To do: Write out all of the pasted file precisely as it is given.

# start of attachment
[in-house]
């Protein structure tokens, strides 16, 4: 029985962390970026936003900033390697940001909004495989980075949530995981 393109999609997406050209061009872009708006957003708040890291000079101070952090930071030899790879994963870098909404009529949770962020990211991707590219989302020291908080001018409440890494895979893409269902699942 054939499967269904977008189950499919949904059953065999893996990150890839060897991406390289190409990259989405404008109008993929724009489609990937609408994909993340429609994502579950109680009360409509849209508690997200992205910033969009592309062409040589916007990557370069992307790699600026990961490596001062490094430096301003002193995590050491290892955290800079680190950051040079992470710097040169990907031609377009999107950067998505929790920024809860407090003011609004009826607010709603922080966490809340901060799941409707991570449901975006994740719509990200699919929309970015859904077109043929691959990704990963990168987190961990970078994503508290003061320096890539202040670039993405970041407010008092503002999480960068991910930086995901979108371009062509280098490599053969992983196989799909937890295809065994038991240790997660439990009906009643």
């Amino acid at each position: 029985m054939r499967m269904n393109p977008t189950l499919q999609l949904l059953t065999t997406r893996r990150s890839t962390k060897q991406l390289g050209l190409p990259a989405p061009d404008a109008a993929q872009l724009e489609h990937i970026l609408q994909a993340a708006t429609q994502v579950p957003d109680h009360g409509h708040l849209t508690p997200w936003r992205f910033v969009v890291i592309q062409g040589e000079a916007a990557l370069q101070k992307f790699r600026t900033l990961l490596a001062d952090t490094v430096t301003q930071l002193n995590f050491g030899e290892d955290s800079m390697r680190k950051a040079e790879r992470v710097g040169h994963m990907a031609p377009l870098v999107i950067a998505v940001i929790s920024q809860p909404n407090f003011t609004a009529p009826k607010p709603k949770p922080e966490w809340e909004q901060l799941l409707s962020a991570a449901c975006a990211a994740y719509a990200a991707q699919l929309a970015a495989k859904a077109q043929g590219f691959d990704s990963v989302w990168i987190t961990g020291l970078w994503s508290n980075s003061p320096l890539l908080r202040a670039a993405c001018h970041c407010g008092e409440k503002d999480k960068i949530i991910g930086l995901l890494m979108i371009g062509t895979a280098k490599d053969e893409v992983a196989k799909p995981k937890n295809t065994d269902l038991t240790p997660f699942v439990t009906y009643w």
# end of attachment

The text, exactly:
[in-house]
């Protein structure tokens, strides 16, 4: 029985962390970026936003900033390697940001909004495989980075949530995981 393109999609997406050209061009872009708006957003708040890291000079101070952090930071030899790879994963870098909404009529949770962020990211991707590219989302020291908080001018409440890494895979893409269902699942 054939499967269904977008189950499919949904059953065999893996990150890839060897991406390289190409990259989405404008109008993929724009489609990937609408994909993340429609994502579950109680009360409509849209508690997200992205910033969009592309062409040589916007990557370069992307790699600026990961490596001062490094430096301003002193995590050491290892955290800079680190950051040079992470710097040169990907031609377009999107950067998505929790920024809860407090003011609004009826607010709603922080966490809340901060799941409707991570449901975006994740719509990200699919929309970015859904077109043929691959990704990963990168987190961990970078994503508290003061320096890539202040670039993405970041407010008092503002999480960068991910930086995901979108371009062509280098490599053969992983196989799909937890295809065994038991240790997660439990009906009643």
């Amino acid at each position: 029985m054939r499967m269904n393109p977008t189950l499919q999609l949904l059953t065999t997406r893996r990150s890839t962390k060897q991406l390289g050209l190409p990259a989405p061009d404008a109008a993929q872009l724009e489609h990937i970026l609408q994909a993340a708006t429609q994502v579950p957003d109680h009360g409509h708040l849209t508690p997200w936003r992205f910033v969009v890291i592309q062409g040589e000079a916007a990557l370069q101070k992307f790699r600026t900033l990961l490596a001062d952090t490094v430096t301003q930071l002193n995590f050491g030899e290892d955290s800079m390697r680190k950051a040079e790879r992470v710097g040169h994963m990907a031609p377009l870098v999107i950067a998505v940001i929790s920024q809860p909404n407090f003011t609004a009529p009826k607010p709603k949770p922080e966490w809340e909004q901060l799941l409707s962020a991570a449901c975006a990211a994740y719509a990200a991707q699919l929309a970015a495989k859904a077109q043929g590219f691959d990704s990963v989302w990168i987190t961990g020291l970078w994503s508290n980075s003061p320096l890539l908080r202040a670039a993405c001018h970041c407010g008092e409440k503002d999480k960068i949530i991910g930086l995901l890494m979108i371009g062509t895979a280098k490599d053969e893409v992983a196989k799909p995981k937890n295809t065994d269902l038991t240790p997660f699942v439990t009906y009643w």